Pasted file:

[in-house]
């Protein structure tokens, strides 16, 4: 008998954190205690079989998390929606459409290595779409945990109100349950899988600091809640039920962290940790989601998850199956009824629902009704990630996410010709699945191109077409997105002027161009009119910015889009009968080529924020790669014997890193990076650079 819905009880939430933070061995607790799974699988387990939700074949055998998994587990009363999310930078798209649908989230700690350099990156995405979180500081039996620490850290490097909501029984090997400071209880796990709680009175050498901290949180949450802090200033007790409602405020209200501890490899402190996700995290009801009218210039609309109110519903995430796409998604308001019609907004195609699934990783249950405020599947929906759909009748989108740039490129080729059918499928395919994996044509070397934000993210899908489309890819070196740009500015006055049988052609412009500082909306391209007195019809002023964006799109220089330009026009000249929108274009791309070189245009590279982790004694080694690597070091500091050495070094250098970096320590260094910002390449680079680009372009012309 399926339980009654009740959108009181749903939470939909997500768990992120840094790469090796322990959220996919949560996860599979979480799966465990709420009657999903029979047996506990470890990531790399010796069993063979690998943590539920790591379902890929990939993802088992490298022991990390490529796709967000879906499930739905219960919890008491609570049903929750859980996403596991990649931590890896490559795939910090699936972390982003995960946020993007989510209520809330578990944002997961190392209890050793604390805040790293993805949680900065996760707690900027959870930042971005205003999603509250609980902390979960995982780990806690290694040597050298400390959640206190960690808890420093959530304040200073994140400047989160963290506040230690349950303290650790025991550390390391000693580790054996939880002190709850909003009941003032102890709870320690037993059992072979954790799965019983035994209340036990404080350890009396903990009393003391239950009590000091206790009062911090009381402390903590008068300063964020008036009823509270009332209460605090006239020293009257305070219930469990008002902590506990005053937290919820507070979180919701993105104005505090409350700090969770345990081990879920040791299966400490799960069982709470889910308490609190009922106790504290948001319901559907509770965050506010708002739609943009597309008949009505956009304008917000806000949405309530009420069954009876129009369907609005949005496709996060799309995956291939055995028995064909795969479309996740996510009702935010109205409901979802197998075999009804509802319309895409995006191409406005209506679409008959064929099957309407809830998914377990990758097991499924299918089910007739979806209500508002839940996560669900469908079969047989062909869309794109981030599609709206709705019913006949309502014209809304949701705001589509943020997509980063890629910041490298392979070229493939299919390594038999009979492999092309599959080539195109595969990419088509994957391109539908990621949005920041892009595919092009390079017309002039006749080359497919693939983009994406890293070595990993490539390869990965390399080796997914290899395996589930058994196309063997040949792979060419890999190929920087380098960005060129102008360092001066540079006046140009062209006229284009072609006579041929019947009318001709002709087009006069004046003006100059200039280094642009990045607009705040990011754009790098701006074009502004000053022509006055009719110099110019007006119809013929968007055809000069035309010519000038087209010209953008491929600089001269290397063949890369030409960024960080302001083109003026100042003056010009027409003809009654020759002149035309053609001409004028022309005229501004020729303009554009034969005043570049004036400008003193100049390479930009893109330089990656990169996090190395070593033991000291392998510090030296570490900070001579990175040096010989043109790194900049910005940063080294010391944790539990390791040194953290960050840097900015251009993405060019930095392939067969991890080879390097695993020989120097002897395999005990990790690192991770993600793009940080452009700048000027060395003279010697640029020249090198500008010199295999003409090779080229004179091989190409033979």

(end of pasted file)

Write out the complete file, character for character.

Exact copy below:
[in-house]
């Protein structure tokens, strides 16, 4: 008998954190205690079989998390929606459409290595779409945990109100349950899988600091809640039920962290940790989601998850199956009824629902009704990630996410010709699945191109077409997105002027161009009119910015889009009968080529924020790669014997890193990076650079 819905009880939430933070061995607790799974699988387990939700074949055998998994587990009363999310930078798209649908989230700690350099990156995405979180500081039996620490850290490097909501029984090997400071209880796990709680009175050498901290949180949450802090200033007790409602405020209200501890490899402190996700995290009801009218210039609309109110519903995430796409998604308001019609907004195609699934990783249950405020599947929906759909009748989108740039490129080729059918499928395919994996044509070397934000993210899908489309890819070196740009500015006055049988052609412009500082909306391209007195019809002023964006799109220089330009026009000249929108274009791309070189245009590279982790004694080694690597070091500091050495070094250098970096320590260094910002390449680079680009372009012309 399926339980009654009740959108009181749903939470939909997500768990992120840094790469090796322990959220996919949560996860599979979480799966465990709420009657999903029979047996506990470890990531790399010796069993063979690998943590539920790591379902890929990939993802088992490298022991990390490529796709967000879906499930739905219960919890008491609570049903929750859980996403596991990649931590890896490559795939910090699936972390982003995960946020993007989510209520809330578990944002997961190392209890050793604390805040790293993805949680900065996760707690900027959870930042971005205003999603509250609980902390979960995982780990806690290694040597050298400390959640206190960690808890420093959530304040200073994140400047989160963290506040230690349950303290650790025991550390390391000693580790054996939880002190709850909003009941003032102890709870320690037993059992072979954790799965019983035994209340036990404080350890009396903990009393003391239950009590000091206790009062911090009381402390903590008068300063964020008036009823509270009332209460605090006239020293009257305070219930469990008002902590506990005053937290919820507070979180919701993105104005505090409350700090969770345990081990879920040791299966400490799960069982709470889910308490609190009922106790504290948001319901559907509770965050506010708002739609943009597309008949009505956009304008917000806000949405309530009420069954009876129009369907609005949005496709996060799309995956291939055995028995064909795969479309996740996510009702935010109205409901979802197998075999009804509802319309895409995006191409406005209506679409008959064929099957309407809830998914377990990758097991499924299918089910007739979806209500508002839940996560669900469908079969047989062909869309794109981030599609709206709705019913006949309502014209809304949701705001589509943020997509980063890629910041490298392979070229493939299919390594038999009979492999092309599959080539195109595969990419088509994957391109539908990621949005920041892009595919092009390079017309002039006749080359497919693939983009994406890293070595990993490539390869990965390399080796997914290899395996589930058994196309063997040949792979060419890999190929920087380098960005060129102008360092001066540079006046140009062209006229284009072609006579041929019947009318001709002709087009006069004046003006100059200039280094642009990045607009705040990011754009790098701006074009502004000053022509006055009719110099110019007006119809013929968007055809000069035309010519000038087209010209953008491929600089001269290397063949890369030409960024960080302001083109003026100042003056010009027409003809009654020759002149035309053609001409004028022309005229501004020729303009554009034969005043570049004036400008003193100049390479930009893109330089990656990169996090190395070593033991000291392998510090030296570490900070001579990175040096010989043109790194900049910005940063080294010391944790539990390791040194953290960050840097900015251009993405060019930095392939067969991890080879390097695993020989120097002897395999005990990790690192991770993600793009940080452009700048000027060395003279010697640029020249090198500008010199295999003409090779080229004179091989190409033979």